My favorite thing to do in quilting is to make something specifically for someone I care about.  Recently I have been fortunate to work on a few of these sort of projects.  The idea of adaptive re-use is one shared with a number of artists I know, notably my dear friends David Carrow and Michelle Post.  Both are incredibly talented, accomplished makers in their own rights, and their combined forces have resulted in an evolving collaborative process which is an inspiration to all who know them.  Tuesday evenings are a time for friends to work on creative projects together at my house- often we have a jigsaw puzzle going, and once completed they go to Post for incorporation in her work.  We decided to barter- she’ll do over a(n) Hoosier cabinet I have which needs her wild and wonderful treatment, and I’d make a quilt for her & DC.  The process was great fun- I have a lot of fabric with fish patterns, and Post is a Pisces.  Carrow is a Sadge, (like me) a fire sign.  He served in the Navy and shares a love for sailing with Post, so we chose a number of nautical themes to work into the design.  I always encourage participation in fabric selection for custom pieces- Post was clever in hunting down some good stuff from her local Millville fabric store, including the backing and border fabrics.  This is the quilt in progress:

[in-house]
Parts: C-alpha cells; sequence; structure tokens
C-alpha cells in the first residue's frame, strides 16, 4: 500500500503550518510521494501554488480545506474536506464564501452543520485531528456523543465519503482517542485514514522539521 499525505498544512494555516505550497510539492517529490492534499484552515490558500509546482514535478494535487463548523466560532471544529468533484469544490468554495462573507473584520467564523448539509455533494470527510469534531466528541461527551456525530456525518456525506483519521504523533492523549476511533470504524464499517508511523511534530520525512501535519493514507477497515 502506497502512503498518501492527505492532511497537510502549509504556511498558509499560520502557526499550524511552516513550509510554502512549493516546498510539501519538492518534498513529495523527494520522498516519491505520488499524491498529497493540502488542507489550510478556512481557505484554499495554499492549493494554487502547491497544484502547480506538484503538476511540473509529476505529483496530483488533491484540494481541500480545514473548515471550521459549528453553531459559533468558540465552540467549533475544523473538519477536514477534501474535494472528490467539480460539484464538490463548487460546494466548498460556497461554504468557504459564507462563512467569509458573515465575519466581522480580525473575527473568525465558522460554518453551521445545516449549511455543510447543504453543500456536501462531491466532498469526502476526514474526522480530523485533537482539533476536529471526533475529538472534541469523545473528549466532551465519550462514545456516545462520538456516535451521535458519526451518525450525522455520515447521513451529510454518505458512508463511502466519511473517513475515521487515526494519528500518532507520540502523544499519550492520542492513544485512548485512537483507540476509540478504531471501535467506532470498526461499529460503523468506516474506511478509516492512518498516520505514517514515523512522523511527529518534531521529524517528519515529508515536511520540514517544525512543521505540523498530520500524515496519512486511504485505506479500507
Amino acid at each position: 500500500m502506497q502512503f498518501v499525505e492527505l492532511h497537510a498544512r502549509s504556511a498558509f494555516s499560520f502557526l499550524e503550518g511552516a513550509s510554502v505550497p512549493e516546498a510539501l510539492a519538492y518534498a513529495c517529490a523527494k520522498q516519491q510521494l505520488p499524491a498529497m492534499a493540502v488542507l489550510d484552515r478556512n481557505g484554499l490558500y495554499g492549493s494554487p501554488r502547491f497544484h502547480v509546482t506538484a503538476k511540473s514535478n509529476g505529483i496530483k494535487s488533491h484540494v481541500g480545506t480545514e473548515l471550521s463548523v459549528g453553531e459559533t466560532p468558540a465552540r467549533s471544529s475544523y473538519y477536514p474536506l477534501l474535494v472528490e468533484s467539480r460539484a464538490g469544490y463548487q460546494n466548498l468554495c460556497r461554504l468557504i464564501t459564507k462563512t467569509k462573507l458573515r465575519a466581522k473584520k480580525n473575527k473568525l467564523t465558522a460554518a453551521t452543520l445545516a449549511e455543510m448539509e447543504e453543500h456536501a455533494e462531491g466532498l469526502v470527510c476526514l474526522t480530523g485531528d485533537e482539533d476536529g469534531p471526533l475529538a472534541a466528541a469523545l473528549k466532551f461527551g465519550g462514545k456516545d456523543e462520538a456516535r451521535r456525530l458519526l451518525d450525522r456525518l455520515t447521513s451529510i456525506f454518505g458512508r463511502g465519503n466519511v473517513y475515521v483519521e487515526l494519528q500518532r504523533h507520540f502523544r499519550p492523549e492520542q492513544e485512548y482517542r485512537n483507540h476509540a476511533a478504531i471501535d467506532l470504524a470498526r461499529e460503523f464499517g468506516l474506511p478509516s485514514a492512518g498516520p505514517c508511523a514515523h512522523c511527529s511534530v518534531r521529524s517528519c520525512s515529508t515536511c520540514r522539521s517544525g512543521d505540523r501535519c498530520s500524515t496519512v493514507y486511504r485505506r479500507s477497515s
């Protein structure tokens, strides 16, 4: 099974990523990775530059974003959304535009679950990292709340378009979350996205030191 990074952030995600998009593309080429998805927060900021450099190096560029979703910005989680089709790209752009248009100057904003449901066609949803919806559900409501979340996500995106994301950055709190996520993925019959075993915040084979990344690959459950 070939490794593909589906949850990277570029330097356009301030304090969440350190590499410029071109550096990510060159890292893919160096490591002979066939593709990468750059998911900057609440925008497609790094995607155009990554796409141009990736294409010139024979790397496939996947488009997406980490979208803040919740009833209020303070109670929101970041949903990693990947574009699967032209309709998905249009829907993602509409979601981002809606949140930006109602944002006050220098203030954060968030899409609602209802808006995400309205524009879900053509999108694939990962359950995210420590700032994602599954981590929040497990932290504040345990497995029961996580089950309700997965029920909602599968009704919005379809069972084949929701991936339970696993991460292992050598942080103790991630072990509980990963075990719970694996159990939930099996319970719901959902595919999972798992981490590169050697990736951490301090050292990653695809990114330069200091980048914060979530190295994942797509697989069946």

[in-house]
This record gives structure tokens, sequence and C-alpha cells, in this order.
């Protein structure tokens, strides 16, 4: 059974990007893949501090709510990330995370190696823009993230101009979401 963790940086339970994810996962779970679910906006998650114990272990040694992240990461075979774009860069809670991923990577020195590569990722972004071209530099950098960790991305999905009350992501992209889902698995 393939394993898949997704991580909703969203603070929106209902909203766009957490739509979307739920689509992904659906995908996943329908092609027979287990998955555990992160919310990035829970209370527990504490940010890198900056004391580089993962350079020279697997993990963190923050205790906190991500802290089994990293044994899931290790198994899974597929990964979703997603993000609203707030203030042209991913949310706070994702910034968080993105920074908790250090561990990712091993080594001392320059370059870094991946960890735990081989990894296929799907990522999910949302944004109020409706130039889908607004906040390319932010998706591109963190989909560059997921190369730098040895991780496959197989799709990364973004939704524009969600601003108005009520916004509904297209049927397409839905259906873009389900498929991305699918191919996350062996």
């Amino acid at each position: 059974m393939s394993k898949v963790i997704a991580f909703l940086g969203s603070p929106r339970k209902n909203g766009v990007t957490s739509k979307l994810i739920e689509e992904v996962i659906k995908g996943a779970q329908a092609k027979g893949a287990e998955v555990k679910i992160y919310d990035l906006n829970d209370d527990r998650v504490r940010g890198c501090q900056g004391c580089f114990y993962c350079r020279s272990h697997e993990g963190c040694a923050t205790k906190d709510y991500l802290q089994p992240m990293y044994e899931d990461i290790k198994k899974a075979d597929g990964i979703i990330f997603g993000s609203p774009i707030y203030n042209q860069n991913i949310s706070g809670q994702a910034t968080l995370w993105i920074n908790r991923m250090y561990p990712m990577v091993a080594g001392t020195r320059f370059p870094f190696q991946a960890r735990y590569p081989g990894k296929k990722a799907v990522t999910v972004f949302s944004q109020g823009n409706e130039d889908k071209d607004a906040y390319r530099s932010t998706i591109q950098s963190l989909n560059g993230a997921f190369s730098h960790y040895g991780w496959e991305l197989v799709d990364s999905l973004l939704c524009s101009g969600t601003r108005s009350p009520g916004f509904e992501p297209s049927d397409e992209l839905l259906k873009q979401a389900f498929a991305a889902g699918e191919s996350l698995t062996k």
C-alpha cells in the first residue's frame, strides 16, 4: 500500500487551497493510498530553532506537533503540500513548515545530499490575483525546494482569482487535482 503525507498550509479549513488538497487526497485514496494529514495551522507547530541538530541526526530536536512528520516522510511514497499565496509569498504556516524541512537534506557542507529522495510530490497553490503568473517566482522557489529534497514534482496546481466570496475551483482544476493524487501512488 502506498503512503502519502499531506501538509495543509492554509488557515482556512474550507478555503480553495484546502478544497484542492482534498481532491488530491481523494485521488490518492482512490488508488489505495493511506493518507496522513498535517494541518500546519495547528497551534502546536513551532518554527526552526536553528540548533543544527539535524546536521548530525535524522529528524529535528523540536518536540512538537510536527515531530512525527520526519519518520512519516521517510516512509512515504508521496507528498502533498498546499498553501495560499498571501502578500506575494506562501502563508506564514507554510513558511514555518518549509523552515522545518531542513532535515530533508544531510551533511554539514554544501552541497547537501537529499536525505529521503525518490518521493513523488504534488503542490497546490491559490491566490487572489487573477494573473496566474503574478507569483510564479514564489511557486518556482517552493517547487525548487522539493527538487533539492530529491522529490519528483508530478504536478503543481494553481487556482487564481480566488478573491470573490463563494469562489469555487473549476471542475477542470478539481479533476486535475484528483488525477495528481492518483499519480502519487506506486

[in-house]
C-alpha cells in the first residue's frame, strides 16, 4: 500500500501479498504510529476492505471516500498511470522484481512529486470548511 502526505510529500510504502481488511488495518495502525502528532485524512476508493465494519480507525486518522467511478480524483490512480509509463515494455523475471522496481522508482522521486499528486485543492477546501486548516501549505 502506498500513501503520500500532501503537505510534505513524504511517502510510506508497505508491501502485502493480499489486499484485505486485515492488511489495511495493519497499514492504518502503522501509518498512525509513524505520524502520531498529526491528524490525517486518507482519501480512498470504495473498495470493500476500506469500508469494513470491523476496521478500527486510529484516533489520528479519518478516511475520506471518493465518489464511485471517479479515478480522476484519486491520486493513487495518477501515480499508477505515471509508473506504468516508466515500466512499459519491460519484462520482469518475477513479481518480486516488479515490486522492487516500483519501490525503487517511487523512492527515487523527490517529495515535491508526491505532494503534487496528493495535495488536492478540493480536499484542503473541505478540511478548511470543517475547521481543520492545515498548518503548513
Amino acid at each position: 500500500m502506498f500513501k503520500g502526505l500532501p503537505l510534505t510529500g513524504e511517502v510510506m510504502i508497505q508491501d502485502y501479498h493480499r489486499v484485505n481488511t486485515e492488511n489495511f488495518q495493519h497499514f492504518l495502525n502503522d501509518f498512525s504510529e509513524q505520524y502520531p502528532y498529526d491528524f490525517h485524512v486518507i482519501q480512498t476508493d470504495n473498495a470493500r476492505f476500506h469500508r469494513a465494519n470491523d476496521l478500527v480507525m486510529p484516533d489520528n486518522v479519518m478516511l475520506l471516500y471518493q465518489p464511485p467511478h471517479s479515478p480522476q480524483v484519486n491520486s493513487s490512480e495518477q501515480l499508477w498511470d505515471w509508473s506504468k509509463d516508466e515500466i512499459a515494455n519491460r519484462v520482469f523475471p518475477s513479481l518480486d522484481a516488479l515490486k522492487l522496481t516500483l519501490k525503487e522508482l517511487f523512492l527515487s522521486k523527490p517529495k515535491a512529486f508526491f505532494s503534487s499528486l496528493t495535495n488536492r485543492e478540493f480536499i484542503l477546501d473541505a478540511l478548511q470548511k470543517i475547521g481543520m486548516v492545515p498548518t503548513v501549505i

Post/Carrow quilt in progress

The finished piece is shown under “Custom” in my website.

Hawaiian Quilt

October 14th, 2009